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Longest Run in 4 years February 13, 2008

Posted by Lisa Sabin in boston marathon, fitness, marathon, running.

The sun peaked over the horizon. Most sane people were still snoozing, when we started our run. Michelle excitedly pushed toward 8:30 pace, as I struggled for the first couple of miles. My GPS revealed a 155 HR, but I didn’t feel strong. I knew I had a long day ahead of me. We slowed our pace a bit when Andrea mentioned that we were starting out a little fast. There weren’t any complaints from me.
We ran down Madison to McGilvra to include part of the Seattle Marathon course. I have run this course in reverse countless times with groups I coached for Seattle Half Marathon or Mercer Island Half Marathon, over the years.

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Not Quite Ready To Run June 12, 2007

Posted by Lisa Sabin in boston marathon, Fitness Goals, Recovering From Injury, running.
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It’s been about 7 weeks since my last run.  I am finding that I am nervous about running again.  My podiatrist said to take it slow and start out with 20 minutes, on a soft surface. 

I’ve just had this feeling that something is not quite right.  I am not normally a cautious person.  I get really excited about training and running.  I’ve been sidelined with injury 3 times over the course of my “running career”.  I’ve been seriously running since 1994.  This year is a big year for me.  I really want to run the Boston Marathon in the Spring of 2008. 

Participating in a repetitive sport can cause imbalances. Some muscles are weaker and others are stronger


Happy Feet! June 1, 2007

Posted by Lisa Sabin in boston marathon, Cortisone, Fitness Goals, Injury Prevention, Plantar Fasciitis, Recovering From Injury, running.

My feet are happy! Cortisone is something that should not be abused, but there are times when it’s just what you need to get the healing process started!

Wednesday I went to my podiatrist to get a cortisone shot in my left heel. I must be getting tougher because the shot didn’t hurt that much….

Read more on my new blog at lisasabin.konamoxt.com

Boston Marathon April 16, 2007

Posted by Lisa Sabin in boston marathon, Endurance Training, fitness, running.
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I have a client named Steve, who’s daughter is a medical student at Tuft’s. She and a bunch of fellow students are running in Boston right now. Each student raised $1,000 or more for the school and trained together for the marathon.

This is her first marathon and the training has been a lot of fun. She has done the STP, in 1 day many times, so I know the run she’s used to endurance. I heard the they got a rainy start. Hopefully, it will clear up. Good luck Boston Marathon Runners! I wish I were there with you!

Recovering From Plantar, Moving Towards My Next Goal March 14, 2007

Posted by Lisa Sabin in Bloomsday, boston marathon, Fitness Goals, Plantar Fasciitis.

Every week my plantar fasciitis has slowly improved. I really feel like I turned a corner last Saturday when I was able to run 51 minutes without serious pain. I met with my coach and we developed a new training plan to get me ready for Bloomsday. Here it is:

Run 4 days per week
3 of the runs will only be 30-35 minutes
The 4th day will be my long run
Stretch immediately after running!

Our plan is to increase my total running time by keeping the runs during the week shorter and increasing the long run. I have been running 3 days per week. I can also supplement cardio as long as it doesn’t negatively impact my feet. The Ellitical traininer bothers them, but cycling doesn’t. I’ll add spin class to my routine to improve my cardiovascular fitness. I’m also continuing with strength training and hot yoga.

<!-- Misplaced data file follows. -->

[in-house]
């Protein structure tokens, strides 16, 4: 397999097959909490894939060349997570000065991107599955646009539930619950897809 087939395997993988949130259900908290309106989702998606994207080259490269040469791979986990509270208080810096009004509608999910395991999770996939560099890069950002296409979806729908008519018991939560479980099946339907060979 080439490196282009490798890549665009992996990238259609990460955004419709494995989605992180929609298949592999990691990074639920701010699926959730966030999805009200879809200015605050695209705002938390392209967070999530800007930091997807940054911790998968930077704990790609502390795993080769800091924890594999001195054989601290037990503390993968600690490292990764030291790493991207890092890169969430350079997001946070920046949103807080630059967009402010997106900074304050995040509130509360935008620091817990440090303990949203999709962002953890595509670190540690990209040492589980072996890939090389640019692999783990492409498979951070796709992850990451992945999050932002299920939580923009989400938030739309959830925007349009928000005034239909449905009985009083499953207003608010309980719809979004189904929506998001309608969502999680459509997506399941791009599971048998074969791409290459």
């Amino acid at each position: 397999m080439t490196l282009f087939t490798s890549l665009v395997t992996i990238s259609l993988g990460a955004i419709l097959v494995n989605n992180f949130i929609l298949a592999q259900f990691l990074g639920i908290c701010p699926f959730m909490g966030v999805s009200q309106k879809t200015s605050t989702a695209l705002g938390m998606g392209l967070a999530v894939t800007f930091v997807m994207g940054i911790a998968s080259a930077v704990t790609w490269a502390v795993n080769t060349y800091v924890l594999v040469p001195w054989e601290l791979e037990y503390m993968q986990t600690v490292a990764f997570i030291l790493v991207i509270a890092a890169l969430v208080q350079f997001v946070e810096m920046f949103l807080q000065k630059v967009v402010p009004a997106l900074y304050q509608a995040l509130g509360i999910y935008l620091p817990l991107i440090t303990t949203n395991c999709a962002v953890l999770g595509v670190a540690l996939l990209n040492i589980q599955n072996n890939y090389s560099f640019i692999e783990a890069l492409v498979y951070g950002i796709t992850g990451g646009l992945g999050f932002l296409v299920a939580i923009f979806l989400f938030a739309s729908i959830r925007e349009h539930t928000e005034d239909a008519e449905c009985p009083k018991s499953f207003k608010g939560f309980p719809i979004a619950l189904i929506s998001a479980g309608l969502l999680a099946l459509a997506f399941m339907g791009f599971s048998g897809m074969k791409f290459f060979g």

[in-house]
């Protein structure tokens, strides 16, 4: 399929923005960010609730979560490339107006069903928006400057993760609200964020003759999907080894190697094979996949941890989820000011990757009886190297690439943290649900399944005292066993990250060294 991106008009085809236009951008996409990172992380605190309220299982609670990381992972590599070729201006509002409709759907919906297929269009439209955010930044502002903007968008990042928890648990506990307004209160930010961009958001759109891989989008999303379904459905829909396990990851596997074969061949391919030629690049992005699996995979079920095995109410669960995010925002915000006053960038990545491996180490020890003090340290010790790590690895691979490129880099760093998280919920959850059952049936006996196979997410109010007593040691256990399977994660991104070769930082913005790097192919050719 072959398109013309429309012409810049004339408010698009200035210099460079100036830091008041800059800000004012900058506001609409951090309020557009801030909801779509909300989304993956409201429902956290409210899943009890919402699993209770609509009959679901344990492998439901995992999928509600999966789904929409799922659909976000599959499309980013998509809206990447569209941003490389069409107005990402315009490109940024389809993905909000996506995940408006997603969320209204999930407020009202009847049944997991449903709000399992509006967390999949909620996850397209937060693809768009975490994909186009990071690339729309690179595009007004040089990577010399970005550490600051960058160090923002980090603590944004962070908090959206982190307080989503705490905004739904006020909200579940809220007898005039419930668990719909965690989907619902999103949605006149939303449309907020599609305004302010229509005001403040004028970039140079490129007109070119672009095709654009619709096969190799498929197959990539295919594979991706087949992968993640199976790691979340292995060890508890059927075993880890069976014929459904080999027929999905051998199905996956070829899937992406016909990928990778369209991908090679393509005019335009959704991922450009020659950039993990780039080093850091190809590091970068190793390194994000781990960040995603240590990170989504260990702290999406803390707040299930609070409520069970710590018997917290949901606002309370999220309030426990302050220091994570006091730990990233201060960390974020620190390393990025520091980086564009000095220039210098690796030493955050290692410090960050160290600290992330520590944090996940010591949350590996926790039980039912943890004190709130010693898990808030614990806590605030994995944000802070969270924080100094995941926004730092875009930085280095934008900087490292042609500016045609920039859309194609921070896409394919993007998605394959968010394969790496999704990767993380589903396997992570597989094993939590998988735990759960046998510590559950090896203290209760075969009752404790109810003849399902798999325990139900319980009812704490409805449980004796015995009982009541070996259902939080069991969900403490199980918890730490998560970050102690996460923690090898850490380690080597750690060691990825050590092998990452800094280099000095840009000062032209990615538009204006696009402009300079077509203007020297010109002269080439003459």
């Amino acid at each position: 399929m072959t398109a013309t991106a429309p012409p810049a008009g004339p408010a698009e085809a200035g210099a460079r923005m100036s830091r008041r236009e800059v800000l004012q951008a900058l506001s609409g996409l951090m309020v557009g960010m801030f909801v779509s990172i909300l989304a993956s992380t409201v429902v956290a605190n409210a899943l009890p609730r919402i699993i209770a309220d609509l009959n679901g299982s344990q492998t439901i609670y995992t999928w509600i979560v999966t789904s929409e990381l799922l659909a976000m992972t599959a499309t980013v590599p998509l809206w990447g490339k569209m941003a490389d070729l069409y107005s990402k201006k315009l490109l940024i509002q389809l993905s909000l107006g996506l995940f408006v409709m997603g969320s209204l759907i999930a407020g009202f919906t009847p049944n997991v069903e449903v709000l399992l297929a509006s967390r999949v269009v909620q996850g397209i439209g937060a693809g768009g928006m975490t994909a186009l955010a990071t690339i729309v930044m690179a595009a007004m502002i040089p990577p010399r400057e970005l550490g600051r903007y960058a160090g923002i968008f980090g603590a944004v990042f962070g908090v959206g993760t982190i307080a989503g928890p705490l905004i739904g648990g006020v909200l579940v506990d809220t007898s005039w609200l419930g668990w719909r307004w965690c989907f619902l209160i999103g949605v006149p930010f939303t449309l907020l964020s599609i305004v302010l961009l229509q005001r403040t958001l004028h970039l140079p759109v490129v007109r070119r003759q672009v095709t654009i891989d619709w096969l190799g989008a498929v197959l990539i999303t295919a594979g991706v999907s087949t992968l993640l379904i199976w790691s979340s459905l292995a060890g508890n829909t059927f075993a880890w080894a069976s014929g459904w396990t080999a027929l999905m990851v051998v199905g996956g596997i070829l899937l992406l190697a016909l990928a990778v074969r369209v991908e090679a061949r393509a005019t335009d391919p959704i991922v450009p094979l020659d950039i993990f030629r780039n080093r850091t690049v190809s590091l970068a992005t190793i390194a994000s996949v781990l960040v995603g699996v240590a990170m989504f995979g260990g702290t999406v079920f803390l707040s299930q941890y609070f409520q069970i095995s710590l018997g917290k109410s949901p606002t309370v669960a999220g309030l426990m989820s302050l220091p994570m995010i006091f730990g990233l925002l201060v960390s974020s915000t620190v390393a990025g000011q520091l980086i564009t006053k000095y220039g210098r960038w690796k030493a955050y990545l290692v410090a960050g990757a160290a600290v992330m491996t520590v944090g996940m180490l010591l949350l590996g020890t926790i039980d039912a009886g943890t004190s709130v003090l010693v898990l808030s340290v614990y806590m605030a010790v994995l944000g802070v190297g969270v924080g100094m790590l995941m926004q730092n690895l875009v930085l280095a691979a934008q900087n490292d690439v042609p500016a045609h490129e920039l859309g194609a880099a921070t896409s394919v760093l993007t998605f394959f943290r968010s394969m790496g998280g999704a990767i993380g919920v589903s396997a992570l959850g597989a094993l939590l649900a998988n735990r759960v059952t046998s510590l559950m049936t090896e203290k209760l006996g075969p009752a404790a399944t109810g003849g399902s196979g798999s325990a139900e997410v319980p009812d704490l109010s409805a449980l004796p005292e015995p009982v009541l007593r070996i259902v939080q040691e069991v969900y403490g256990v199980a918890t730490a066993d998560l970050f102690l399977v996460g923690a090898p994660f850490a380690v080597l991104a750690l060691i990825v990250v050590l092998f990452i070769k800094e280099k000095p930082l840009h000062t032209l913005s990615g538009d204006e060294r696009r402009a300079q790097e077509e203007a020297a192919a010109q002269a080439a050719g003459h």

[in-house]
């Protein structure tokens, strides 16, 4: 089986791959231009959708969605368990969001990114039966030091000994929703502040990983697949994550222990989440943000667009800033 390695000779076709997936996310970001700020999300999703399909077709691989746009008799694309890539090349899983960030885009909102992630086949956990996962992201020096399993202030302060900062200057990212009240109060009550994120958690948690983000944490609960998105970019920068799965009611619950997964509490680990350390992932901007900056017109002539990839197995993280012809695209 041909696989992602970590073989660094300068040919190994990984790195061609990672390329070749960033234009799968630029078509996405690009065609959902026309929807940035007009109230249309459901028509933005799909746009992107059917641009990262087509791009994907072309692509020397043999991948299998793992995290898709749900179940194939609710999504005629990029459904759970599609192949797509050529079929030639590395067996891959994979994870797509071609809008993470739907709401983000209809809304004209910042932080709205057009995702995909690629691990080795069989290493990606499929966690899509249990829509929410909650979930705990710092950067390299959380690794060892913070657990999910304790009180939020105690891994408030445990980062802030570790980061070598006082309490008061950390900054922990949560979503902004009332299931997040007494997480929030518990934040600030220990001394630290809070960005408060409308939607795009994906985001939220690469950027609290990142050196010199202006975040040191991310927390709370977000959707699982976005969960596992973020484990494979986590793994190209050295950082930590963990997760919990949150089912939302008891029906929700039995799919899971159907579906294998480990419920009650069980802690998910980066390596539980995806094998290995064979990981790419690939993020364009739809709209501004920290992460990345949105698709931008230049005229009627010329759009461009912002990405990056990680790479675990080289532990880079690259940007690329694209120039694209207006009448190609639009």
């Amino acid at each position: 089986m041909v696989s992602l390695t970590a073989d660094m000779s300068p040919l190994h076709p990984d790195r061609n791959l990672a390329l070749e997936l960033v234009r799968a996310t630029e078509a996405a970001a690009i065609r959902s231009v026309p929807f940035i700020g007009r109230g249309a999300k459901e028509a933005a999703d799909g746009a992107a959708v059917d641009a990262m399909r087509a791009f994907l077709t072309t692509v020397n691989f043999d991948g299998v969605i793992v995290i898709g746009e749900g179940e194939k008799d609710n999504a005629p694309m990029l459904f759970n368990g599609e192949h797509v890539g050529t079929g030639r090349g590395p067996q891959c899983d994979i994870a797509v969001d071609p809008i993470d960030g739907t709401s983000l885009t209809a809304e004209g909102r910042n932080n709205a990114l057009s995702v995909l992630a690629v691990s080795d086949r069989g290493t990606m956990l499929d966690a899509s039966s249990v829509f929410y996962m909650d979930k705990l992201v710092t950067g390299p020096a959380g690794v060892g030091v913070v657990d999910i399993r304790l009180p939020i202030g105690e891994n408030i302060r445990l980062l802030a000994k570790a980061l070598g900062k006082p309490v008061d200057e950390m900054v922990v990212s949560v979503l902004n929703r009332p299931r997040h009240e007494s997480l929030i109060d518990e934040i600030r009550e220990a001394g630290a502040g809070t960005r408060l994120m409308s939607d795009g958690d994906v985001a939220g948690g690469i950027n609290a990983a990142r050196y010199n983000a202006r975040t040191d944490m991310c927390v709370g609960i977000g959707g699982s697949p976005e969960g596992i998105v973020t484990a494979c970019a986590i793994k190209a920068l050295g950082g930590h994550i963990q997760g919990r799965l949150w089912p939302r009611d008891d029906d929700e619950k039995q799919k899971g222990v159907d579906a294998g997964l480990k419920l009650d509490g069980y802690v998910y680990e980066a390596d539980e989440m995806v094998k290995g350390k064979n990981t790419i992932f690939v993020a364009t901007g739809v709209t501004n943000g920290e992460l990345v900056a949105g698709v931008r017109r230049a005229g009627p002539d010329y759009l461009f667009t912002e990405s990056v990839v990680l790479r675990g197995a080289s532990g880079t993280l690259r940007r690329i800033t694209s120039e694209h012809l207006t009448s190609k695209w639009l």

I know if I weren’t working with a coach, I would probably ignore the pain and power through it. That would only delay my recovery. I am looking at my long term goal of running the Portland marathon, as a qualifier for Boston. I have to train smart to get there. I wouldn’t be where I am now without my coach. Thanks B!

Tempted To Cheat! February 28, 2007

Posted by Lisa Sabin in boston marathon, Fat Tuesday, nutrition, Weight Loss.

I woke up this morning and found 6 boxes of girlscout cookies on the dining room table. They weren’t there when I went to bed! A friend of ours has two daughters who are girlscouts. Apparently, Phil didn’t know about my pact with my sister to give up sweets for lent! Either that or he just couldn’t resist a couple of cute kids.

They are in our freezer right now, out of sight, out of mind right? I feel like the guy in the movie “What It Takes.” He doesn’t keep any food in the house, so he won’t cheat.

The cookies are calling me! Should I keep my word? or support the scouts?

Runnning and “The Serape Effect” February 19, 2007

Posted by Lisa Sabin in boston marathon, fitness, marathon, Plantar Fasciitis, Uncategorized.

I spent the last two days in a seminar called “Following The Functional Path.” The speaker was Vern Gambetta, who is considered the father of functional training. I am sure most of you have heard of functional training. But you may not know what it is or how it applies to the runner.

If you have been following my blog, then you know that I am suffering from plantar fasciitis. I have been coaching and involved in the fitness industry since about 1997, when I started coaching gymnastics. I have been running seriously since 1993 and became a certified personal trainer in 2001. I have had plantar fasciitis off and on 3 times now. Each time that I have had a flare up of plantar fasciitis, I’ve gone to a podiatrist and looked at the problem from the feet. I am a bit of a pronator, but not an excessive pronator. I have had plantar fasciitis on both sides. I had forgotten that my symptoms were on the right side originally. My podiatrist gave me a cortisone shot in 2004, on the right side. Now I have it on the left.

I started thinking…I know I need to keep up with my strength training. I am not always consistent in the weight room. I love to run more than anything, so sometimes strength training takes a back seat to running or even cycling. Okay, it’s last on the list for me! That is beside the point though. Why did my plantar fasciitis move from the right to the left? I am not sure that I can answer that. The human body is complicated in the way it compensates for muscle tightness or weakness. It’s always changing.

I learned something new this weekend. Vern talked about the “Serape Effect” A serape is a Mexican or South American garment that crosses over the body in an “x” shape. No, it is not like the leather belts worn by the guys who string people upside down and give them shots of tequila in Cabo. Although, I felt like I could’ve used some tequila after some of the lunges Vern had us doing this weekend!